The Chartered Institute of Taxation (CIOT) has welcomed the recommendation, which is among those in a report from the House of Lords Economic Affairs Committee Finance Bill Sub-Committee. The report also draws on CIOT evidence in a number of other areas, including reducing the demand for tax avoidance schemes and the challenges of identifying an ‘uncertain tax treatment’, in making its recommendations.
The CIOT’s Low Incomes Tax Reform Group is also cited in the report, including in relation to those on low incomes who get caught up in disguised remuneration schemes, how standards can be improved in the ‘worker supply chain’, and the removal of the need for tribunal agreement before HMRC can require a financial institution to provide information about a taxpayer.
Promoters of tax avoidance schemes
Commenting on the Committee’s recommendations in relation to promoters of tax avoidance schemes (POTAS), CIOT's Richard Wild (who appeared as a witness before the Committee) said: “The Committee is right to back the Government’s strategy of tough action against those who devise, promote and sell tax avoidance schemes. They are also right to highlight the need for such action to be proportionate, carefully targeted and accompanied by safeguards.
“In our written evidence to the Lords inquiry we identified two particular concerns in relation to the proposed measures: the lack of a right of appeal against the new information notice, and the inclusion of ‘DAC6’ (the new cross-EU tax disclosure regime) within the definition of ‘defeated arrangements’ in the POTAS regime, when HMRC had provided assurances that DAC6 compliance would not creep into other regimes.
"The Committee endorses both of these concerns in its report, recommending that HMRC ‘revisits the triggers for POTAS to minimise the risk of these rules affecting bona fide professional advisers’, in particular in relation to DAC6, and reiterating its 2018 recommendation that new powers for HMRC should be accompanied by a right of appeal.”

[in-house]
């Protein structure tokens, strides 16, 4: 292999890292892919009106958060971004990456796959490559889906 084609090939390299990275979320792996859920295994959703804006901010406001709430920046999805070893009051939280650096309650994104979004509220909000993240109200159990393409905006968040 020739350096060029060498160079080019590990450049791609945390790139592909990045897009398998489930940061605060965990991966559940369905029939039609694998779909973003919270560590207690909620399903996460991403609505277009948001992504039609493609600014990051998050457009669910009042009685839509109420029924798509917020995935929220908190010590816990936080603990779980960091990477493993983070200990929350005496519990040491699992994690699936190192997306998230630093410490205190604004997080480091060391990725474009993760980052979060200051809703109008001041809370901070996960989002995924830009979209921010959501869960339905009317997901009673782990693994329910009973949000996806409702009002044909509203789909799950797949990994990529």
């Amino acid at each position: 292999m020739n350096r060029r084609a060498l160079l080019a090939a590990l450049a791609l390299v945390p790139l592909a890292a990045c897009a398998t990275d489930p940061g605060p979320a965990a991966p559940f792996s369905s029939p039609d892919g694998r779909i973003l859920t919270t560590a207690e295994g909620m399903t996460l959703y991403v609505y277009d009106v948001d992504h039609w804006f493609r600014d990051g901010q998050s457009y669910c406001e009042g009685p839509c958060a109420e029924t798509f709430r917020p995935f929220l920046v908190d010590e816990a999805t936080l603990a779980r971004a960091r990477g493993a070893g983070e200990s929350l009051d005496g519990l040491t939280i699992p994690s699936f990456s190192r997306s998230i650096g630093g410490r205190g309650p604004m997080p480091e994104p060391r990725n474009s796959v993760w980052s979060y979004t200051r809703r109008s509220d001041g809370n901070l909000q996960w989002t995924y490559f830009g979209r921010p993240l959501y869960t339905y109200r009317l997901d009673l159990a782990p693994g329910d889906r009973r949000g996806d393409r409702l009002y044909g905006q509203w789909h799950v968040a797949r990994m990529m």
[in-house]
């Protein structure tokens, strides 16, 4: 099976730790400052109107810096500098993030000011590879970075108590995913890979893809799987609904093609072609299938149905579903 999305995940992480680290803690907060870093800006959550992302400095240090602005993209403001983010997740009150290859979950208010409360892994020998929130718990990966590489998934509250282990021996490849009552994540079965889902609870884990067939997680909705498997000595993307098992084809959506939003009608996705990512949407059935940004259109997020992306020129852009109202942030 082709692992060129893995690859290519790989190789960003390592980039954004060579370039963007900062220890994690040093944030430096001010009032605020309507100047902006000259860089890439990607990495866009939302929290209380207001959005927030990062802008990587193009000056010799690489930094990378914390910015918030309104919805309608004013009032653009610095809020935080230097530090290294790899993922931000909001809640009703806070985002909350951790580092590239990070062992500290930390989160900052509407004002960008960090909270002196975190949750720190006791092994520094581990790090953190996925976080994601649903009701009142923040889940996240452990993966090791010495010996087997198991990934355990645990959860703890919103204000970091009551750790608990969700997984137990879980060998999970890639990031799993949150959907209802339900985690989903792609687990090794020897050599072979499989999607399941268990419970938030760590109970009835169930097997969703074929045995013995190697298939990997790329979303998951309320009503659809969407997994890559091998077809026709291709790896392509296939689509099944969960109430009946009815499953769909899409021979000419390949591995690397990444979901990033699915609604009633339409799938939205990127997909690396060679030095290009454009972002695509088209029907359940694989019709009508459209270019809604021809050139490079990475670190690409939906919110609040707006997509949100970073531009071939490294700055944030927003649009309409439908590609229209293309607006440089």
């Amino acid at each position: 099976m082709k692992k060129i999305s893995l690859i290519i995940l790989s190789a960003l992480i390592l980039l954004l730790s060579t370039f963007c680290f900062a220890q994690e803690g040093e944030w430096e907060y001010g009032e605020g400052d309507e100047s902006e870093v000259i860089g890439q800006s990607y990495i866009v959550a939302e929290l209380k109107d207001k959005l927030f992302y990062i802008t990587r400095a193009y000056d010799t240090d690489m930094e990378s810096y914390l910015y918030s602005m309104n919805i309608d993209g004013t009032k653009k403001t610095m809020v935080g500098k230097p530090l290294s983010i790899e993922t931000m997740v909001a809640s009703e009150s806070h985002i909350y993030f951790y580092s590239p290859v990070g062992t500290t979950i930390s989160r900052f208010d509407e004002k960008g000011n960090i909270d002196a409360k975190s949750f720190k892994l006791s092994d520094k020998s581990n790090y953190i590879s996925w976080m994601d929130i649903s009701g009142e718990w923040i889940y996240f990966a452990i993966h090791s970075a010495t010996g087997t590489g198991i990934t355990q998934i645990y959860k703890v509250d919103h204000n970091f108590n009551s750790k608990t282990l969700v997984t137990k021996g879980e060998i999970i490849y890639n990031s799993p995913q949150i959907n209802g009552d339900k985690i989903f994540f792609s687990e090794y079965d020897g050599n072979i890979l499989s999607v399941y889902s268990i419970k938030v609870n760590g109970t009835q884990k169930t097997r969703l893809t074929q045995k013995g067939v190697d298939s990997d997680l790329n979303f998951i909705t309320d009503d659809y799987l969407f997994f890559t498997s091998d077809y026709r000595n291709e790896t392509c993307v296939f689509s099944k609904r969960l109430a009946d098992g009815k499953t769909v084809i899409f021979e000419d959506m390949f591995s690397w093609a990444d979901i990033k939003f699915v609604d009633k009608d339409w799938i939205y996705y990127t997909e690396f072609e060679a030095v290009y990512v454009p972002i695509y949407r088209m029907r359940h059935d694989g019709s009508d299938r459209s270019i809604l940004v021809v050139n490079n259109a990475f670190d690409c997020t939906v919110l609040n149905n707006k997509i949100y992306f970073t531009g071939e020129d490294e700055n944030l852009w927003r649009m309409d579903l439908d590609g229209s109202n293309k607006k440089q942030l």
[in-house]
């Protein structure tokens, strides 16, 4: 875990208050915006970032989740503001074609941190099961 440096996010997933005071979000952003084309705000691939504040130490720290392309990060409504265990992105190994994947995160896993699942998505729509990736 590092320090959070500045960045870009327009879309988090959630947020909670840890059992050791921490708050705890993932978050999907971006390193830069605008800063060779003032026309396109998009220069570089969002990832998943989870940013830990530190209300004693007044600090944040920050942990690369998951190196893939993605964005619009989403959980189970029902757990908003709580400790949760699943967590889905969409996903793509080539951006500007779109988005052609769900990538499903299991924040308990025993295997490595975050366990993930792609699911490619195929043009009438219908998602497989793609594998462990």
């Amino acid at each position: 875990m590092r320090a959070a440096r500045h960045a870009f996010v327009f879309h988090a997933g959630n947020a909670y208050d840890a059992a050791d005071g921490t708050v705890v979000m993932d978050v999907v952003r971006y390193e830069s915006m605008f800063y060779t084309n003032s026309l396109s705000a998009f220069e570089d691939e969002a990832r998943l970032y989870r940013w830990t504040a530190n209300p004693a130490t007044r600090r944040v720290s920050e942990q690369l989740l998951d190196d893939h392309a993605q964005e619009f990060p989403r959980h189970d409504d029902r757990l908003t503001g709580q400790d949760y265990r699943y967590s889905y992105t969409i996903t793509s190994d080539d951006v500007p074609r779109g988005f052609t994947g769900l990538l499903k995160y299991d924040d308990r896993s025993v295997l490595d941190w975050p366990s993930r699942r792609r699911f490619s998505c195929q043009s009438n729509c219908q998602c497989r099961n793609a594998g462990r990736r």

LITRG'sTom Henderson, who also gave evidence to the Committee, said: “The Committee has picked up on our concern, expressed in evidence to the inquiry, that avoidance schemes based around loans, driven by employers trying to save PAYE and employers’ national insurance, are continuing to proliferate at the low income end of the market.
"The Committee are right to urge the Government to ‘prioritise action against such employers’ as well as acting more generally, using all the tools it has at its disposal, to close such schemes down and protect low income taxpayers from getting caught up in them.”
Civil information powers
The Committee also looked into the proposed new power for HMRC to issue Financial Institution Notices requiring financial institutions to provide information about a specific taxpayer to HMRC when requested, without seeking the agreement of the taxpayer or the approval of the tax tribunal.
The report states that that the Committee is ‘very concerned about the removal of important taxpayer safeguards for information requests, particularly the need to request permission from the tax tribunal’.
Tom Henderson of LITRG said: “These new provisions remove two important safeguards: tribunal approval and right of appeal. We were not persuaded this was justified, and the Committee, after questioning HMRC and financial institutions, as well as ourselves and other tax professionals, are not persuaded either.
“We hope Ministers and HMRC will give serious consideration to the Committee’s call for the requirement for tribunal approval to remain, and for financial institutions to have a right of appeal against any request they consider unduly onerous, as well as how the process for information requests – especially international ones – can be streamlined without removing safeguards.”
Tax policy process in relation to HMRC powers
The Committee expresses a number of concerns in relation to the process for agreeing extensions to HMRC’s powers. It identifies ‘a pattern of new HMRC powers being disproportionate, poorly targeted and without sufficient safeguard’.
CIOT’s Richard Wild said: “The Committee is right to draw attention to the occasions when the Government has failed to consult fully or provide rigorous evidence before proposing extensions of HMRC’s powers. Its call for the Government to adopt a standard practice of providing detailed analysis to justify any new proposal conferring new or extended powers on HMRC deserves to be heeded.”
LITRG’s Tom Henderson said: “LITRG and others told the Committee that we frequently feel that HMRC ask for new powers while not making full use of those they already have. When proposing new or extended powers for HMRC, the Government should take up the Committee’s recommendation that it specifically explain why existing powers are insufficient to achieve the policy objective.”
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